Inflation could become rooted in US economy
Inflation in the US continues to increase as the Feds have increased their target interest rate by 0.75% points and are likely to do so again before July 27.
High inflation could become rooted in the US economy according to the Federal Reserve. As a result, the latter might be forced to push interest rates higher than expected in an attempt to manage the risk, according to meeting minutes of a policy meeting conducted on June 15th.
The released minutes of the meeting state that top officials "concurred that the economic outlook warranted moving to a restrictive stance," adding that "they recognized the possibility that an even more restrictive stance could be appropriate if elevated inflation pressures were to persist."
Fed officials agreed to increase their target interest rate by 0.75% points. This would mark the highest increase since 1994, and a similar increase that exceeds half a point is also likely to follow the currently announced augmented rate. This second increase is set to take place prior to the Federal Open Market Committee meeting on July 27.
Numerous officials "raised the concern that longer-run inflation expectations could be beginning to drift up to levels" that are at odds with the Fed's objectives.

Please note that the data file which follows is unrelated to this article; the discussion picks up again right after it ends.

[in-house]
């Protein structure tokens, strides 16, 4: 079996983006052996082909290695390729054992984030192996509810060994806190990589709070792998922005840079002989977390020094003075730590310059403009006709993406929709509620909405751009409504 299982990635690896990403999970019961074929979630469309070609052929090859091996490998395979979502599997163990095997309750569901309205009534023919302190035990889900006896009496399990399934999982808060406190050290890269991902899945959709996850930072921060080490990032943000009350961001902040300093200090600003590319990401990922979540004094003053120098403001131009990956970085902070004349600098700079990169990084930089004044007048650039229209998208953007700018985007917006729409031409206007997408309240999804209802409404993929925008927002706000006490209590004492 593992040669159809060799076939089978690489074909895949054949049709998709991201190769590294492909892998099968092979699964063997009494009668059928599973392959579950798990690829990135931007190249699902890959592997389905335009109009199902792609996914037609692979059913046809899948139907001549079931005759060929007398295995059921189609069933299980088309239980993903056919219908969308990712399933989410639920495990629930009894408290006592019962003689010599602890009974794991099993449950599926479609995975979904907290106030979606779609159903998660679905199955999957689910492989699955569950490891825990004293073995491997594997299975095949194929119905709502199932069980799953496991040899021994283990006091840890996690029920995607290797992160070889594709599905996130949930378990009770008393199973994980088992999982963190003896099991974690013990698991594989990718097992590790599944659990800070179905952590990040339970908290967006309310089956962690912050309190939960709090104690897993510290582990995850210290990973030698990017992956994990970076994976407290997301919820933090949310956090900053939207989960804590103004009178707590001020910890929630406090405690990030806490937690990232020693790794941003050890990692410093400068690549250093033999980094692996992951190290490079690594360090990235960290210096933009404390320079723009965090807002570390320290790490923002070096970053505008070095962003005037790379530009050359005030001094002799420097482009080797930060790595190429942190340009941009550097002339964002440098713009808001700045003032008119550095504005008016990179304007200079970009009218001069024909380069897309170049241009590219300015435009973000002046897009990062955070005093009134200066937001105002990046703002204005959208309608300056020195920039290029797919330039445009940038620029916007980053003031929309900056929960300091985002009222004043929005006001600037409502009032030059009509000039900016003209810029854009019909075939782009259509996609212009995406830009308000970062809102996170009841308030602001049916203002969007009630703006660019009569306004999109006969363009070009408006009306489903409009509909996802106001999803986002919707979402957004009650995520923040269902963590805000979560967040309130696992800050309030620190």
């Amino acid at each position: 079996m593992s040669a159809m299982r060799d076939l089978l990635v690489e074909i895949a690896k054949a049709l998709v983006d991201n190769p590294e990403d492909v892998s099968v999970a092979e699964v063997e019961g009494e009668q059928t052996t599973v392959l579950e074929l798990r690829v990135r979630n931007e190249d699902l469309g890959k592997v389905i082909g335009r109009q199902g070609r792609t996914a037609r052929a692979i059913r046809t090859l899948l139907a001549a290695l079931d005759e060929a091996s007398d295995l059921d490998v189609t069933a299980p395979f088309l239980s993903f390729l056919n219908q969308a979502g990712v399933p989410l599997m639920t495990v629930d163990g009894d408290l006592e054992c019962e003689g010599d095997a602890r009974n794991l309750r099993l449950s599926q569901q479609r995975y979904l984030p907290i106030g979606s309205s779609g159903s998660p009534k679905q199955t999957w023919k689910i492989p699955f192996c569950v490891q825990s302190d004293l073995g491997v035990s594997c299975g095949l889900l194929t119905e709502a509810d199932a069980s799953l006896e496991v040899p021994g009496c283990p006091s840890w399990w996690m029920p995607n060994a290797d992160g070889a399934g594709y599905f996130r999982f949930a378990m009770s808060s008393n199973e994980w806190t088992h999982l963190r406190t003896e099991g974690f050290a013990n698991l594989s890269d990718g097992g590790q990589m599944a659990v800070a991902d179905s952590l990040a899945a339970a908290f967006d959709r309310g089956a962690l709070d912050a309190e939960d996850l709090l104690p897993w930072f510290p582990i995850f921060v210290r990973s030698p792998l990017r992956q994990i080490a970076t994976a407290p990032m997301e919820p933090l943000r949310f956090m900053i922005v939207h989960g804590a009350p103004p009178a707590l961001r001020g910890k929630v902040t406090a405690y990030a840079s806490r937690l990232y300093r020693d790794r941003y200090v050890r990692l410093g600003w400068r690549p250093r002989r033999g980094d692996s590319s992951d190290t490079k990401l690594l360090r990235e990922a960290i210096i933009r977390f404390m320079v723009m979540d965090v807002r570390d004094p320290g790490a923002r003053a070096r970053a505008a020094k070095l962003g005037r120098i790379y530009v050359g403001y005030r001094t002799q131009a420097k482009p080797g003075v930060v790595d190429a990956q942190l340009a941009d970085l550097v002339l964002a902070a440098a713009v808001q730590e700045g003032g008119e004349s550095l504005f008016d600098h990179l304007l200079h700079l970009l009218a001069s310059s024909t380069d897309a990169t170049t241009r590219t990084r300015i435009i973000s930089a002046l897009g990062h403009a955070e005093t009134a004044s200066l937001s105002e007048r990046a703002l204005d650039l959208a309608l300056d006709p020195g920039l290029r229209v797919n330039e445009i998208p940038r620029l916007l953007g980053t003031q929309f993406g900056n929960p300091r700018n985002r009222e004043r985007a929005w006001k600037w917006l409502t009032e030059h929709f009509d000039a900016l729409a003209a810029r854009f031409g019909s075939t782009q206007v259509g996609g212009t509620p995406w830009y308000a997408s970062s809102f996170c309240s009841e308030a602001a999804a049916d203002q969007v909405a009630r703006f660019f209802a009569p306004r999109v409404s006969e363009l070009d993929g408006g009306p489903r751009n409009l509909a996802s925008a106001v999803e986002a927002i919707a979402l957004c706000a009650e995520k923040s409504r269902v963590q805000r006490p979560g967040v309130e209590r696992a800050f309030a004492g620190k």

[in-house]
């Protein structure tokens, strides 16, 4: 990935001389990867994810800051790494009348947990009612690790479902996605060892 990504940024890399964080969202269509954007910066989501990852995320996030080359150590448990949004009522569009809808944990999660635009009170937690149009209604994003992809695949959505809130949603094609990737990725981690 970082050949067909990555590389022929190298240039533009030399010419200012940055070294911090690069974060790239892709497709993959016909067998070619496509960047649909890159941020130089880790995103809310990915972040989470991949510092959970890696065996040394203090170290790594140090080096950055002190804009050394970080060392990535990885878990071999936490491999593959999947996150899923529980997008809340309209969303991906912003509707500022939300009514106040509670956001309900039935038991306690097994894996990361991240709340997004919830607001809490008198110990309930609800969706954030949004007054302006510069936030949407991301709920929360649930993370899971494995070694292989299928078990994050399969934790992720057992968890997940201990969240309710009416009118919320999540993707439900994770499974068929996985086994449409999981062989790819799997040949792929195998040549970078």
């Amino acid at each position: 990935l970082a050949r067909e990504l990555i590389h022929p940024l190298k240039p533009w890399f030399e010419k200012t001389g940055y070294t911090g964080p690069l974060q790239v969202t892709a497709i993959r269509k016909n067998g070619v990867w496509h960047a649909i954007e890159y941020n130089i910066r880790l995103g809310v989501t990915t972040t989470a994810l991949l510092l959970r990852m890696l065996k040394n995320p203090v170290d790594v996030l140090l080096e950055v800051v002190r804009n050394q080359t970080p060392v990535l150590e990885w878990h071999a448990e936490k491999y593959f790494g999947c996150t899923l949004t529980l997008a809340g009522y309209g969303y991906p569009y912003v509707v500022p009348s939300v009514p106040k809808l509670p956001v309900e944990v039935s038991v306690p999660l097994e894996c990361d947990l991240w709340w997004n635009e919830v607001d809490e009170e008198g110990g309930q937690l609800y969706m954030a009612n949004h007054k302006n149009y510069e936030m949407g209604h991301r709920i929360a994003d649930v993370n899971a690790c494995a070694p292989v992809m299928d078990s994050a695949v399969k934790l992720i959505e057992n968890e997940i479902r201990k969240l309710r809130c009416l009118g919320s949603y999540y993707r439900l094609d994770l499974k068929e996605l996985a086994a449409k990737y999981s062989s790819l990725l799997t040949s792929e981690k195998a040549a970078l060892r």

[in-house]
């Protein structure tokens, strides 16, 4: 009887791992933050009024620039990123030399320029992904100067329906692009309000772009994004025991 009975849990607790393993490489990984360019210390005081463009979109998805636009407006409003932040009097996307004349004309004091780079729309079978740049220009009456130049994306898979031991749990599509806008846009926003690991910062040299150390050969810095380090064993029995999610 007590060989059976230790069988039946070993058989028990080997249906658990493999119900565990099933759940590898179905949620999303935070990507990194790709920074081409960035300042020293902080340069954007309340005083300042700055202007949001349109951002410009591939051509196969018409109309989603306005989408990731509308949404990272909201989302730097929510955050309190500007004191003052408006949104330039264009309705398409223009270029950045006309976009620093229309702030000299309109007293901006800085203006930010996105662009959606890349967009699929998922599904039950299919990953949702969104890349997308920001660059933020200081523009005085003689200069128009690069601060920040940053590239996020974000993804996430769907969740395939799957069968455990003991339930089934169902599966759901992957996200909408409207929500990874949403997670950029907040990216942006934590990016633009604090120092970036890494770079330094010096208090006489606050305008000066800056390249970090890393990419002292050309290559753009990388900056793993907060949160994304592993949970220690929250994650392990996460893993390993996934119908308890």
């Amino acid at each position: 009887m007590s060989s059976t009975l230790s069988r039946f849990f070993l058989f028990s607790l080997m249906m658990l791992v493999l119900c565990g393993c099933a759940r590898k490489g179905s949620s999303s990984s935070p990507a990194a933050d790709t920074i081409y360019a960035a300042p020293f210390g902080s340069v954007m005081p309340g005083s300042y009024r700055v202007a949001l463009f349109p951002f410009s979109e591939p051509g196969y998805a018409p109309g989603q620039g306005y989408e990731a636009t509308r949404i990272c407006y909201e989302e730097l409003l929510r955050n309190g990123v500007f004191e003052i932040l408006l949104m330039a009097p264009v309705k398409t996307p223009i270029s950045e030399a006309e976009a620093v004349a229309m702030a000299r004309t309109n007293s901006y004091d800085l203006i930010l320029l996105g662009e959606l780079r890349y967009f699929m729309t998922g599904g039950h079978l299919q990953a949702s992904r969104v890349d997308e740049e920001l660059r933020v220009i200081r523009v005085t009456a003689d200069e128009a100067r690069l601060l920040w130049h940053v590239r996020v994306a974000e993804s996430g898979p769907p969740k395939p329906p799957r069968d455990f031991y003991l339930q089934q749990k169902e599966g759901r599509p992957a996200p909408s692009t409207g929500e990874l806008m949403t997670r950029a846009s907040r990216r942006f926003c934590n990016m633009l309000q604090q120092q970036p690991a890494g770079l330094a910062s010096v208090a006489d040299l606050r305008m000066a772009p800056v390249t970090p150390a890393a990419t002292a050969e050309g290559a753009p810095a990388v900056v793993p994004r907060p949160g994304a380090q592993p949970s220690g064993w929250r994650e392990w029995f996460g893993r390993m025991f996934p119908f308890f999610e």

If the public started to doubt the resolve of the Fed, many believed there was a "significant risk" that elevated inflation could become entrenched.
From a risk management viewpoint, they determined that higher rates "would be appropriate," as they would put the Fed "in a better position to implement more restrictive policy if inflation came in higher than expected."
Additionally, the officials emphasized that in order to restore pricing stability, "clear and effective communications" as well as increased rates "would be required." That explains the leaders' repeated remarks and interviews in recent weeks emphasizing their determination to get inflation under control.
In more simple terms, the Fed leaders believed that their job is not just to slow demand in the economy, but also to strengthen the public’s trust in the central bank because if people lose trust in the government’s capacity to keep inflation under control, the Feds will not be able to impose further increases in case the crisis develops unexpectedly.
The economic outlook of the officials was relatively disconsolate. Their assessment shows economic activity on a downwards slope while inflation is on an upwards slope.
Policymakers "saw little evidence to date of substantial improvement in supply constraints," and some judged their economic effects "were likely to persist for longer" than expected.
Due to increasing mortgage rates, according to two officials, housing activity has started to clearly slowdown in their regions.
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